Preconception health care reduces maternal, neonatal risk in diabetes
SAN DIEGO — Comprehensive preconception health care that begins before a woman is even considering pregnancy offers the best chance to minimize both the maternal and neonatal risks associated with diabetes, according to a speaker here.
“Risks associated with diabetes and pregnancy are most effectively managed prior to conceiving,” Erin Raney, PharmD, BC-ADM, professor of pharmacy practice at Midwestern University College of Pharmacy-Glendale, Arizona, told Endocrine Today before a presentation at the American Association of Diabetes Educators annual meeting. “Thus, preconception care is important for all women and men of childbearing age, regardless of their immediate plans for pregnancy.”
Women with diabetes have a greater risk for adverse pregnancy outcomes for both the mother and the neonate, Raney said. These risks include spontaneous abortion, preeclampsia and preterm labor, as well as fetal anomalies, macrosomia and neonatal hypoglycemia.
“These risks are reduced when pregnancy is planned at the point where glycemic control is maximized, and lifestyle and medication approaches are solidified prior to conceiving,” Raney said.
In a recent study examining the opportunities for preconception care in diabetes, researchers found that proper preconception counseling for women with diabetes could prevent more than 8,000 preterm births, almost 4,000 birth defects and almost 2,000 perinatal deaths each year, Raney said.
“So we have an immense opportunity,” Raney said. “No matter what setting we are all in and what discipline we represent, we interact with patients and family and friends who can all benefit from these concepts.”
According to recent CDC data, among all women of childbearing age, only 20% reported any preconception counseling in the year prior to pregnancy; about 30% reported the use of folic acid within 1 month prior to pregnancy; about 25% reported using tobacco within 3 months prior to pregnancy; 54.2% reported using alcohol within 3 months prior to pregnancy.
Additionally, about 45% of pregnancies in the United States are unintended, Raney said. In the diabetes population, numbers were improved; about 50% of women with diabetes prior to pregnancy reported receiving preconception counseling, Raney said.
“We have a lot of unintended pregnancies where we need to look at capturing that counseling opportunity in all settings,” Raney said. “All women of childbearing age deserve preconception consultation.”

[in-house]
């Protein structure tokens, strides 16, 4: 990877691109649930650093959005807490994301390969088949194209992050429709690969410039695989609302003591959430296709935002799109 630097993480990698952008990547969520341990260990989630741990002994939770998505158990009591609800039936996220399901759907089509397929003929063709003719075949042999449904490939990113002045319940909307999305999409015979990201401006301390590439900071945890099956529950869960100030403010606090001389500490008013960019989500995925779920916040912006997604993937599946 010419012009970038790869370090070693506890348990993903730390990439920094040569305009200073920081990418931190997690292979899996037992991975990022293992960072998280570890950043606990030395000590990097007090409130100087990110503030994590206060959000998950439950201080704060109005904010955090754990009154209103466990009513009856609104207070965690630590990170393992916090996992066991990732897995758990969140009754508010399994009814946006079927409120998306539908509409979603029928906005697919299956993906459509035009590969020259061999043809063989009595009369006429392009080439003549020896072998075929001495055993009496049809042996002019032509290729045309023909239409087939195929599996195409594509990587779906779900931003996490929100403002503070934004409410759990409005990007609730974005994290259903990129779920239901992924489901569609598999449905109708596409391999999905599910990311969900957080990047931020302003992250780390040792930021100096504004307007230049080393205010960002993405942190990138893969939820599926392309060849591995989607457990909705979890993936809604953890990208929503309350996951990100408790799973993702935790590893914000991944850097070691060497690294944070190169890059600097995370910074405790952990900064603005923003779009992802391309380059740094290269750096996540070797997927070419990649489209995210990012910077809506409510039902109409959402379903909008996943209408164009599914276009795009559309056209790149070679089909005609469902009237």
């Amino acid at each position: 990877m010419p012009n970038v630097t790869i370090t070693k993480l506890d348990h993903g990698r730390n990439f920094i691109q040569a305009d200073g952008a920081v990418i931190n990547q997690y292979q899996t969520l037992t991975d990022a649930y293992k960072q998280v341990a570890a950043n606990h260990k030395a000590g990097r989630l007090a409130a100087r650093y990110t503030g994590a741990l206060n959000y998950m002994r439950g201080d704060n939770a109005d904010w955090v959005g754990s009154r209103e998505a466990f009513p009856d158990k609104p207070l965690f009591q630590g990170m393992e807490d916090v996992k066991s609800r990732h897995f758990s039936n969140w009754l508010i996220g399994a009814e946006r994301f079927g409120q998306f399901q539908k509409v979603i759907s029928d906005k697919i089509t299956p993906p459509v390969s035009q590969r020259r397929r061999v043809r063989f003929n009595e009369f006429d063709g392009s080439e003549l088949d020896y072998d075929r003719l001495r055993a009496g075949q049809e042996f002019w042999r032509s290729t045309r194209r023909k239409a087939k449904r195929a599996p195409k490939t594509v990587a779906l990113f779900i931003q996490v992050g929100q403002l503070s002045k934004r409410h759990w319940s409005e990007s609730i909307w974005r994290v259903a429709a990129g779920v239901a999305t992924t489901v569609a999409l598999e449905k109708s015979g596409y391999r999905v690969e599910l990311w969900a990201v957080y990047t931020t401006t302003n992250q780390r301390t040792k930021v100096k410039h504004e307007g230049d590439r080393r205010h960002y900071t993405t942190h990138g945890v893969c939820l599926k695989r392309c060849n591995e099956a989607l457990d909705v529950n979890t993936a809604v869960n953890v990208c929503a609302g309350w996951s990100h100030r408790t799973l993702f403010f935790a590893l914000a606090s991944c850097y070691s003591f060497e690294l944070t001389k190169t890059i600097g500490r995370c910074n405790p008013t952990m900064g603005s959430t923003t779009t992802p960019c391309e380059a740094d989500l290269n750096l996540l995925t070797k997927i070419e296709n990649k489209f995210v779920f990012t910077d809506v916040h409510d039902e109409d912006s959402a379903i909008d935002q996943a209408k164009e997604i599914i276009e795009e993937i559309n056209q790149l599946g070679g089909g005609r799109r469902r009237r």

A key question
Health care providers interacting with women of childbearing age need to ask one key question, Raney said: “Would you like to become pregnant in the next year?”
From there, a preconception plan should be based on whether a woman would like to become pregnant within the next year, is ambivalent about pregnancy within the next year, or does not desire to become pregnant within the next year, Raney said. Any plan should be based on the woman’s individual risk factors, including medical conditions, environmental exposures and tobacco or alcohol use, among other factors, and may include nutrition or supplementation recommendations, such as folic acid, vitamin D or calcium.
The ADA also recommends several preconception assessments for women with diabetes, including glucose control (HbA1c less than 6.5% prior to pregnancy is recommended), a renal function assessment (urinary albumin-to-creatinine ratio/serum creatinine), comprehensive eye exam, assessment of thyroid function, an HIV test and an up-to-date PAP test.
A preconception consultation should include a review of any medications a patient is taking for their risks associated with pregnancy, and, if possible, safer alternatives should be identified, Raney said. If high-risk medications are being used, Raney said, effective contraception should be recommended.
“It is very surprising to me how often the patient will say to me, ‘I don’t think my doctor would put me on anything that is unsafe,’” Raney said. “I try to empower patients to know that, when you are of childbearing age and you are receiving an acute or chronic medication, it is not likely that your pregnancy plans are considered, unless there is a specific initiative. The trust on the part of the patient, I’ve found, is quite surprising to me.”
If pregnancy is desired, Raney said, health care providers should plan a transition period for medications and optimize other factors associated with disease control.
There are limited clinical trial data on medication safety in pregnancy, and pregnancy risk categories, until recently, were oversimplified, Raney said.
“Additional research is needed regarding medication safety in pregnancy,” Raney told Endocrine Today. “We also need to broaden our awareness of best practices for the delivery of preconception care across all clinical settings in an efficient and effective manner.”– by Regina Schaffer
Reference: Raney E. S12. A Healthy Beginning: Diabetes and Preconception Health. Presented at: AADE 2016; Aug. 12-15, 2016; San Diego.
Disclosure: Raney reports no relevant financial disclosures.